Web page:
Charity Digital does charge an administration fee; however, this is only payable when products are purchased. They claim savings are typically over 90% off RRP even with the administration fee – so, worth joining just for those savings alone.
How can my charity apply for a Google Ad Grant?
Once you’ve checked your organisation is eligible, there are a few steps you need to take to apply for a grant:
- Get a Google account. The person from your charity who is applying for the grant must have a Google Account. If they don’t have one, it’s free and you can sign-up here.
- Enrol for Google for nonprofits. Your charity must enrol in Google for nonprofits. This is also free to join.
- Submit your Google Ad Grants application. This can be achieved from within your Google for nonprofits account.
The approval process usually takes up to 5-working days. At the time of writing, this may take longer due to the current pandemic.
Note: do not create a Google Ads account before starting your application; one will be created for you by Google once your charity is approved.
Google Ad Grant Conditions
So, once you’ve been accepted onto the Google Ad Grants programme, what conditions are attached to your grant and your Google Ads campaign?
Well, you can only advertise on Google Search using text adverts. The grant excludes advertising on Google’s search partners. It cannot be used with other media such as videos and images, or with other Google channels such as display advertising, Youtube, Google Shopping etc.
As well as capping the ad spend at £7.5k each month, there are other important conditions for your grant-funded Google Ads campaign:
- No single-word keywords. You cannot bid on single-word keywords. The exception is for your charity’s brand.
- Daily Budget. You can only spend up to $390 USD (about £300) each day.
- Maximum CPC limit. The maximum allowed Cost-Per-Click (CPC) is $2 USD for any keywords where you are using manual bidding.
- Conversion tracking. You must have conversion tracking set-up for at least one goal. Conversion tracking lets Google Ads know when a website visitor reaches a goal. For example, a completed donation, a newsletter sign-up, or a volunteer application submission etc.
- Campaign Performance. Google will expect your campaign to achieve at least a 5% Click-Through Rate (CTR) on average each month. Google also expects at least one conversion to occur for every conversion you’re tracking each month.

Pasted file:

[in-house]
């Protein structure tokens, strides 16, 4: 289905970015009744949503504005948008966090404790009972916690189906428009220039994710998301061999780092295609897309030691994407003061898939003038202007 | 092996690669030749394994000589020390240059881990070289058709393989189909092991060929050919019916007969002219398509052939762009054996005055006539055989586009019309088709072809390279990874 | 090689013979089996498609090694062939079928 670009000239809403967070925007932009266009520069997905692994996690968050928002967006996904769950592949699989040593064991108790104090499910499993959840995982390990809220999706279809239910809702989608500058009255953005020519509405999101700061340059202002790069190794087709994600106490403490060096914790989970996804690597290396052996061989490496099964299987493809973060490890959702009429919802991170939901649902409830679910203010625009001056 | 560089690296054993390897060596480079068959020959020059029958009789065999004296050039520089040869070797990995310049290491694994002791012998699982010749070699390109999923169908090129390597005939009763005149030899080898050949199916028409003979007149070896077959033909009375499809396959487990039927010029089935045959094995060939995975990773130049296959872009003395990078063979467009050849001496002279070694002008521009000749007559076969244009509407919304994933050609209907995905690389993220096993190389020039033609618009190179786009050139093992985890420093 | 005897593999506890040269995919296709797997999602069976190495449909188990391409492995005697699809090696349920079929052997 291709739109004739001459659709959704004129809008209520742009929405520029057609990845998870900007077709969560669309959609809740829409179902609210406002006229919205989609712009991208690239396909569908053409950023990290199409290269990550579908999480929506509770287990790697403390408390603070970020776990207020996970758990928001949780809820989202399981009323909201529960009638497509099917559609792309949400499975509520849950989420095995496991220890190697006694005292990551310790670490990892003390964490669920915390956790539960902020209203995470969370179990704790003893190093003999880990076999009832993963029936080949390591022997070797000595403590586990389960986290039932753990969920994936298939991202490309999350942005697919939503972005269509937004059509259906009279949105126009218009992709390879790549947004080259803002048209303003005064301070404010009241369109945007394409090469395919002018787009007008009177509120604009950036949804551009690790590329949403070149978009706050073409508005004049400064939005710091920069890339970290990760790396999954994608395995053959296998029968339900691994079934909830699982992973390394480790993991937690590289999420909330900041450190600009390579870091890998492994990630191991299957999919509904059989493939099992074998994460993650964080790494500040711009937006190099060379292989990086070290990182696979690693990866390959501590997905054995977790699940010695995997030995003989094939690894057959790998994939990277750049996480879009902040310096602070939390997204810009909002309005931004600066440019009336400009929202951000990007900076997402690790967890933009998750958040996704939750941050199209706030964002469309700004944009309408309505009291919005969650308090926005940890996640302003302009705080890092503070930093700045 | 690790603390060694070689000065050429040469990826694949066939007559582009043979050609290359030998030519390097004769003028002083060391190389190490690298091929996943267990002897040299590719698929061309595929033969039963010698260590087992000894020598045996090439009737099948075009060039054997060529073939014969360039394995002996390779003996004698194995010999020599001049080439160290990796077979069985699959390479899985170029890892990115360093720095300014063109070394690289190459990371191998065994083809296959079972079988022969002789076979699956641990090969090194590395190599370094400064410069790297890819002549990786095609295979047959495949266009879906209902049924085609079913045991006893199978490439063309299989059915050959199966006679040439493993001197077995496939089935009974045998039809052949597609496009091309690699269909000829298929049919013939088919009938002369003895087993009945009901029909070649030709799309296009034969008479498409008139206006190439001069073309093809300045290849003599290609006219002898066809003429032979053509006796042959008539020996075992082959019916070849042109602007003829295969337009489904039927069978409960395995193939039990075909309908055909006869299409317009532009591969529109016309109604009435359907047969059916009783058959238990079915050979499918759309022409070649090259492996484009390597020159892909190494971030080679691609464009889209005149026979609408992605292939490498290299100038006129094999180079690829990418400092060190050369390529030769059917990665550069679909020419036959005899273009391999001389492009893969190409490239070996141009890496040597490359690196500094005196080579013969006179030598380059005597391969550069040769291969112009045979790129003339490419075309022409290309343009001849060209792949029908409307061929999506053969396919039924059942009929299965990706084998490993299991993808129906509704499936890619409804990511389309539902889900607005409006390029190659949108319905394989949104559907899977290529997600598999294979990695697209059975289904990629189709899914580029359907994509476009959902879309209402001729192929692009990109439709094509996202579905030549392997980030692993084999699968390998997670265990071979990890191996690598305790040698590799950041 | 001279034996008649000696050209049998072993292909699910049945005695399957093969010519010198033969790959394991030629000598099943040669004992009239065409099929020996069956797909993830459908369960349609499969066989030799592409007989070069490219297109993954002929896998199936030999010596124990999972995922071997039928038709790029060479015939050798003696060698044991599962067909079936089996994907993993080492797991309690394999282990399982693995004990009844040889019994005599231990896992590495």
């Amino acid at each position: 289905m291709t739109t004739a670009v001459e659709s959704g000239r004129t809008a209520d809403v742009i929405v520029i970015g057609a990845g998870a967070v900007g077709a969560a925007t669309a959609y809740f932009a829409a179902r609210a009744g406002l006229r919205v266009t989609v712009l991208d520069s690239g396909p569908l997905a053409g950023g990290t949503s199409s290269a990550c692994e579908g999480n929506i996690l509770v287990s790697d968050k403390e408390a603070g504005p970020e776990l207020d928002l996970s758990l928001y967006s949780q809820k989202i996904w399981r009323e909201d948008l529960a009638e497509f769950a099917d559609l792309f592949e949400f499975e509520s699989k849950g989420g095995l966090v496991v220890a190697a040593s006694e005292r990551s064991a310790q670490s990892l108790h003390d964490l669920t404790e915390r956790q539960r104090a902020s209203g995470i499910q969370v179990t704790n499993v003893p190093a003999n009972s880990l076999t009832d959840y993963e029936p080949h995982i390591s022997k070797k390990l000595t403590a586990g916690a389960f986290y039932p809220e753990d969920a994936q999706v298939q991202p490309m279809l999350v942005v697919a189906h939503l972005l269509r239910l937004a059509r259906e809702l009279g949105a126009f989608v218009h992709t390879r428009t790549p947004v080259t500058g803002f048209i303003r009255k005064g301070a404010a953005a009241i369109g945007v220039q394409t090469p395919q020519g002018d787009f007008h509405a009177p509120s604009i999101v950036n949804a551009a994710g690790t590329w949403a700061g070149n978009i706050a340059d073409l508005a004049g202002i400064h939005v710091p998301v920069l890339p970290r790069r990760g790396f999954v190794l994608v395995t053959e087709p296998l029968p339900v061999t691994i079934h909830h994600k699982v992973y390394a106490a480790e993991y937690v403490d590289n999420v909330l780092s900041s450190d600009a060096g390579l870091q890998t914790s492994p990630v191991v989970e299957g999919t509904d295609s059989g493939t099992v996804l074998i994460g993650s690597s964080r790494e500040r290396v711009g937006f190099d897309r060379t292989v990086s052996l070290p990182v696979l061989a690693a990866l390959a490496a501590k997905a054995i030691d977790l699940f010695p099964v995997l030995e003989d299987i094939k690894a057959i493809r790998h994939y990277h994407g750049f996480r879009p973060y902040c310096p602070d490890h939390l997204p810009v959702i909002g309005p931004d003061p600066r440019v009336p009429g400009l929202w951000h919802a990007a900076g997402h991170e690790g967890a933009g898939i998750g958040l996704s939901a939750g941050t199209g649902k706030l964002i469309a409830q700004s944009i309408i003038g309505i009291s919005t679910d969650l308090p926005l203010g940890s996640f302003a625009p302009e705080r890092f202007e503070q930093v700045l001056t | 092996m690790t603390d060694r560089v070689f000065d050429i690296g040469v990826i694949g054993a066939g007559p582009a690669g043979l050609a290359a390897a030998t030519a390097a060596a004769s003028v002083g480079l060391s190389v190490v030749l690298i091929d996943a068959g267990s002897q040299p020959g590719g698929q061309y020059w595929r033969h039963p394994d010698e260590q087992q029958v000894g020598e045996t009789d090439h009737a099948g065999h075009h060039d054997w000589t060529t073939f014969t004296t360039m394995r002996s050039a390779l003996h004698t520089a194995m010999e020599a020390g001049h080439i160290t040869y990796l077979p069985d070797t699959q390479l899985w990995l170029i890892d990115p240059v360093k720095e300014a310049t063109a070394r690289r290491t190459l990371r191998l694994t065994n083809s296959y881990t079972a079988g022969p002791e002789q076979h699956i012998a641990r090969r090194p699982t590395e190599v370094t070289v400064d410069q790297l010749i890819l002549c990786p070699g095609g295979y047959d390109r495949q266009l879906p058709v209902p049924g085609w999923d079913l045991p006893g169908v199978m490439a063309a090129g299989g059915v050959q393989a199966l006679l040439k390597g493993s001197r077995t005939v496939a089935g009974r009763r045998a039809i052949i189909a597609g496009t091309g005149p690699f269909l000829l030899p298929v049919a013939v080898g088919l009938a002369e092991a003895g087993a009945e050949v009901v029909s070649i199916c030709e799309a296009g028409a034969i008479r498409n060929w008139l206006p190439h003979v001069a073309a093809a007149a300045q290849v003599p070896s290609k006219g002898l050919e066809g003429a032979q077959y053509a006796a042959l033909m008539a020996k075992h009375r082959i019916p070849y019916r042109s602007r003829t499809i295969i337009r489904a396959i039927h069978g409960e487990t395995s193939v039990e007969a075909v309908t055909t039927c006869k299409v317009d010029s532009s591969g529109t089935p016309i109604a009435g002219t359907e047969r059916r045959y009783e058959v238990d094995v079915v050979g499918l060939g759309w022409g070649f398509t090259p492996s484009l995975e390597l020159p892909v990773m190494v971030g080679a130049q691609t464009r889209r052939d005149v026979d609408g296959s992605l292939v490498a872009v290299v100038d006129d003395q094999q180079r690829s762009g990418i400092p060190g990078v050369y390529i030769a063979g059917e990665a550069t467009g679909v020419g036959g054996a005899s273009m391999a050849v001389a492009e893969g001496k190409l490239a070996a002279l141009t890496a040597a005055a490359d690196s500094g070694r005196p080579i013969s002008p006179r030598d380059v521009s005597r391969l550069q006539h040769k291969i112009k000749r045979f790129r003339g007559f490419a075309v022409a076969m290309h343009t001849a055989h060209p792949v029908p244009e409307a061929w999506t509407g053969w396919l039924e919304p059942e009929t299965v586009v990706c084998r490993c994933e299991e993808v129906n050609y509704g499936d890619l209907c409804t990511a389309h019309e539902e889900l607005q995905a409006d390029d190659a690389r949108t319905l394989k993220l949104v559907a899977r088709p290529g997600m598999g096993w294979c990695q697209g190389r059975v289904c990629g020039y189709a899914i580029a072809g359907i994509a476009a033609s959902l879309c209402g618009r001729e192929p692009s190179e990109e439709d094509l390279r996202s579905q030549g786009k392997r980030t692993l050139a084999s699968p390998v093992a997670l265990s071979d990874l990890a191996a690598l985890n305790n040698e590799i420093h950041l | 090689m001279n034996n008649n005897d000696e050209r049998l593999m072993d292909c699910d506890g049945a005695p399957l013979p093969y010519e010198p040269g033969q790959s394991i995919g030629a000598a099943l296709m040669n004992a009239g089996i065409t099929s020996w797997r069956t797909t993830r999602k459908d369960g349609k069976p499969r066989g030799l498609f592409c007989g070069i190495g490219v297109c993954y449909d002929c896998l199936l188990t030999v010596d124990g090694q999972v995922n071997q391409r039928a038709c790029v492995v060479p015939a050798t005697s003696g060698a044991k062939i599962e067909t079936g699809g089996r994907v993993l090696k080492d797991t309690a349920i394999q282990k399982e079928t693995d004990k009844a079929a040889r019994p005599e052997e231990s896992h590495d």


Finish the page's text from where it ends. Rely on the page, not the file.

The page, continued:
The 5% average CTR and non-zero conversion conditions that Google places on your Google Ads campaign means you need to plan and manage it carefully. If you don’t meet these requirements for two consecutive months, Google will pause your account and only reinstate it when you make changes and convince them that it’s now compliant.
That pause in your ad campaigns due to non-compliance could be a costly delay to your digital activities; particularly if online fundraising is one of your goals.
If you’re not an experienced digital marketer, the Google Ad Grant application, and managing a Google Ads campaign, may seem daunting; but they needn’t be.
The application is really just online paper-shuffling to jump though a few hoops. And, though taking advantage of the grant does require set-up and management of a Google Ads campaign, help is available.
That help could be achieved by paying for an external resource to manage your Google Ads, or training your in-house staff or volunteers to manage them. Either approach will incur a cost, but if you ensure you are measuring the results of your ad campaigns – whether that’s an increase in donations, sign-ups or phone calls – you’ll be able to see whether the return you receive is worth that outlay.
However, neither the application nor the ad campaign should deter you from at least considering if a Google Ad Grant is right for your charity. Such a large amount of free advertising on the world’s most popular search engine should not be ignored.
Main image credit: Larm Rmah